Having had two pre-season tests at the Bahrain International Circuit, the eleven Formula 1 teams should know the track well by now. But with the altered time of the race – 6pm local – the unknown quantity of night racing at Sakhir means it is uncertain how the tyres will react on the F1 cars.
Ambient and track temperatures are likely to drop quite considerably as the race will begin in sunshine and end in darkness. A drop of up to 15 degrees has been mentioned, which for tyres could mean they react in very different ways.
With the track already renowned for being one of the most severe on tyres due to the roughness of the tarmac, tyre suppliers Pirelli have announced they will be bringing the white-banded P Zero Medium tyres and the yellow-banded P Zero Soft tyres to the third round of the 2014 Formula 1 World Championship.
“Bahrain is a circuit where we’ve done two recent tests, so we go there with a lot of knowledge of the track, which we certainly benefit from,” said Pirelli Motorsport Director Paul Hembery. “We know that there’s a big traction demand and that’s why we’re bringing the medium and soft tyres. Temperatures at the start of the race should still be reasonably high.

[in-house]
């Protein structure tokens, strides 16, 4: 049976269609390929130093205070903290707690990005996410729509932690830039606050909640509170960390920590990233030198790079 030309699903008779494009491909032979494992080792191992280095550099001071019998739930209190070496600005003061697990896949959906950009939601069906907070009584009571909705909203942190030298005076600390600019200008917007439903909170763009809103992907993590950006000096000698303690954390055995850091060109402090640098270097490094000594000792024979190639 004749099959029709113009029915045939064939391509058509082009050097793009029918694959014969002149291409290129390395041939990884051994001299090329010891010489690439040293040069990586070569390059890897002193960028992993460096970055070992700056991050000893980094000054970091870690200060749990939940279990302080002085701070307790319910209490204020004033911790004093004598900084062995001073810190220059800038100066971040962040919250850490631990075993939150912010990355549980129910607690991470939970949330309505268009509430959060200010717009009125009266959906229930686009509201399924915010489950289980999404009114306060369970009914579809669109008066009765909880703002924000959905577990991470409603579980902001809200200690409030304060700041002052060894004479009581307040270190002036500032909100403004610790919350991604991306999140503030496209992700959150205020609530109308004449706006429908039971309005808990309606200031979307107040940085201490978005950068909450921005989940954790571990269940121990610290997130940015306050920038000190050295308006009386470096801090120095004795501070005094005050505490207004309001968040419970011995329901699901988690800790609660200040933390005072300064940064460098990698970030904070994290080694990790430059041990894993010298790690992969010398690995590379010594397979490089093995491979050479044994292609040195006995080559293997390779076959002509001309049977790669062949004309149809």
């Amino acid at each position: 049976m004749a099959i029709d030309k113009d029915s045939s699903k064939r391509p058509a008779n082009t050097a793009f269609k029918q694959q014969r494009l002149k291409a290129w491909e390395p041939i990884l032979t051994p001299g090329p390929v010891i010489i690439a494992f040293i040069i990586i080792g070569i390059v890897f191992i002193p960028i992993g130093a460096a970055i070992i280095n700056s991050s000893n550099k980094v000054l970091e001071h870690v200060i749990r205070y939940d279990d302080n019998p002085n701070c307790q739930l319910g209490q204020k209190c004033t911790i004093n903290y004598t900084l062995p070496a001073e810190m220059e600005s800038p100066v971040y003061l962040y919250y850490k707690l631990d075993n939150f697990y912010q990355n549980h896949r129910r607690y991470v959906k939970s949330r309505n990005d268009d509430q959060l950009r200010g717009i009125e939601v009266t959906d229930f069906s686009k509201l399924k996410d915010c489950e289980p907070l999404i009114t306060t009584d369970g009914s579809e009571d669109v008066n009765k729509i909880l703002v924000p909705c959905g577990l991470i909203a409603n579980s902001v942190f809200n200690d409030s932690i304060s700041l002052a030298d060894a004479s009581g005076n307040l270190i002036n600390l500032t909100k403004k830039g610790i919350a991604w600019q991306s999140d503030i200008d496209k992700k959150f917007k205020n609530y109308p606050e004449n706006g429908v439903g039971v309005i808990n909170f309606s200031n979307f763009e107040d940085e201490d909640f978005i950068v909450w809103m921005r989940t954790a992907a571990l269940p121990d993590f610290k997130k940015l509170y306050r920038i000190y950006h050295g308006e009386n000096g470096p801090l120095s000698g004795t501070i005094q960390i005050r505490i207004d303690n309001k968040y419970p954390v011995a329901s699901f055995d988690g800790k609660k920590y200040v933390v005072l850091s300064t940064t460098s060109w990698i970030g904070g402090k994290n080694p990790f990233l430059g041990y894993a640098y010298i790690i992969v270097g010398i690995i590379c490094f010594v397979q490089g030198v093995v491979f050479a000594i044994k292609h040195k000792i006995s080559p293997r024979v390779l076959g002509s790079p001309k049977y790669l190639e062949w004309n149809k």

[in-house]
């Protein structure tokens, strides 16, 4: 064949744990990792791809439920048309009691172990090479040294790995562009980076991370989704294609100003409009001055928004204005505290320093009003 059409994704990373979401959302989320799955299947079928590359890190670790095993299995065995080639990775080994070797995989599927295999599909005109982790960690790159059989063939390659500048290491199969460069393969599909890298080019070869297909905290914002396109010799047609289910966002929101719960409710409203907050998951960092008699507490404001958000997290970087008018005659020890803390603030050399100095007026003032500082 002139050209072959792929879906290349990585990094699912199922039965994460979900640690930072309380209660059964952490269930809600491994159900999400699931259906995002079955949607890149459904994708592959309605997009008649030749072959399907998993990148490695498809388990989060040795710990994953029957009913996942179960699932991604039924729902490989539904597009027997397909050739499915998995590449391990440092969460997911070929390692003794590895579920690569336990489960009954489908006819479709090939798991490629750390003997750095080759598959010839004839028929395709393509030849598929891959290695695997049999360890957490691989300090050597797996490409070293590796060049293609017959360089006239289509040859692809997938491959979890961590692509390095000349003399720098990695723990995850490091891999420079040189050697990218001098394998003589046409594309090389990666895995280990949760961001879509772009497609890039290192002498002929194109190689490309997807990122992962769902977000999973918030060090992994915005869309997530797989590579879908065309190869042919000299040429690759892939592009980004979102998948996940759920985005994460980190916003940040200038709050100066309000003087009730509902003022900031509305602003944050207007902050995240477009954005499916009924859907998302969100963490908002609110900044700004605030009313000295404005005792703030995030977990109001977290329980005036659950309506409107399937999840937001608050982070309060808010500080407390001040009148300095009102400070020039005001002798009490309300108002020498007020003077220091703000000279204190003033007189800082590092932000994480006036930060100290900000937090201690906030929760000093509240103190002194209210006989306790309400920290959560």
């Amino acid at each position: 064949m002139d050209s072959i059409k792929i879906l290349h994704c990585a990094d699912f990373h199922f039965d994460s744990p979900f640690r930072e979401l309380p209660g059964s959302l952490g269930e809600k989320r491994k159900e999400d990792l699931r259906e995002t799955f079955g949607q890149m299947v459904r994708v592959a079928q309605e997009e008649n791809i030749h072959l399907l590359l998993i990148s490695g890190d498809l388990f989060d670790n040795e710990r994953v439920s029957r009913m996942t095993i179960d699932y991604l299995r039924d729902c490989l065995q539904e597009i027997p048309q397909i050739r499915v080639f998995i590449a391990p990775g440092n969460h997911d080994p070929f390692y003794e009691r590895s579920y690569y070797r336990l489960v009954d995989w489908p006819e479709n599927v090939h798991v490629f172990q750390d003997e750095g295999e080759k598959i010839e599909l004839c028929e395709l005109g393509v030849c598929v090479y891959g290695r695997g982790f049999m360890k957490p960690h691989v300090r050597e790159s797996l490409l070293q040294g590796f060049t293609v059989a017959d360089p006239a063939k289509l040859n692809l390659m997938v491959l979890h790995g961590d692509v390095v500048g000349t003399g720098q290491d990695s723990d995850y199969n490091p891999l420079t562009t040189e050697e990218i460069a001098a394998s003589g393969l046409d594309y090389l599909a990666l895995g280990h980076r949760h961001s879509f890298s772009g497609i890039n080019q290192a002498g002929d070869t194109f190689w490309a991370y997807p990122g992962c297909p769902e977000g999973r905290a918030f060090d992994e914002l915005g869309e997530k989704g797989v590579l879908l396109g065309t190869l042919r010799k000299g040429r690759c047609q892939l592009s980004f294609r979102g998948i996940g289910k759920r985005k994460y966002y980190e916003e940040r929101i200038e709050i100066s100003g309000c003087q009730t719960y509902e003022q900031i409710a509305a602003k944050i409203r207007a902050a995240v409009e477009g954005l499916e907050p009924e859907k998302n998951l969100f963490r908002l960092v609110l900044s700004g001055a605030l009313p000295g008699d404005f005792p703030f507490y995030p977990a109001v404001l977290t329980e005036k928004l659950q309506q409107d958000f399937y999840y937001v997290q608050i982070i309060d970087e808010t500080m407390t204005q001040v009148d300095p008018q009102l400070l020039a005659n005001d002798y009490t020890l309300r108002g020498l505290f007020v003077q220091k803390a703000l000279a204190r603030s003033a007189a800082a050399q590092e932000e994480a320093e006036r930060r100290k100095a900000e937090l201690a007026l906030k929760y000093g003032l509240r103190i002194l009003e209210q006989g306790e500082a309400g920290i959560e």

“We’ve noted a very big drop in temperature though as soon as the sun goes down: a variation that can be as big as 15 degrees. Managing that very wide range of temperatures to get the best out of the tyres is going to be one of the biggest challenges for the teams throughout the weekend. This should make it quite tactical in terms of strategy, so it should be a very interesting race from that point of view.”
Former Formula 1 driver and current Pirelli consultant driver Jean Alesi has raced in the Speedcar series at the track and knows the way it has to be driven.
“You need a smooth and clean rhythm to get the most out of the tyres, especially in the traction areas, so that you don’t put too much stress through them,” said Alesi, who won the 1995 Canadian Grand Prix for Ferrari. “The circuit is quite abrasive but it has a nice flow to it, although competing at night will be a new challenge. The most important thing is to try and control the degradation, but again, that might be very different after dark. It’s going to be interesting to watch and managing the tyres is definitely going to be important.”
From past years and from pre-season testing, Bahrain has historically been demanding on tyres. With teams tending to use medium downforce due to the four 300kph straights, it can tend to compromise corner entry and braking stability, that could cause drivers to lock up and damage their tyres. Even in the traction areas, the tyres see a surface tread temperature that peaks around 130 degrees centigrade.
Following the race weekend in Bahrain, the first two-day in-season test will take place at the circuit (April 08th-09th). Caterham on day one, and Mercedes and Williams on day two, will carry out tyre testing duties. Throughout the in-season tests this season, each team will have to use one day just for the testing of tyres under the control of Pirelli.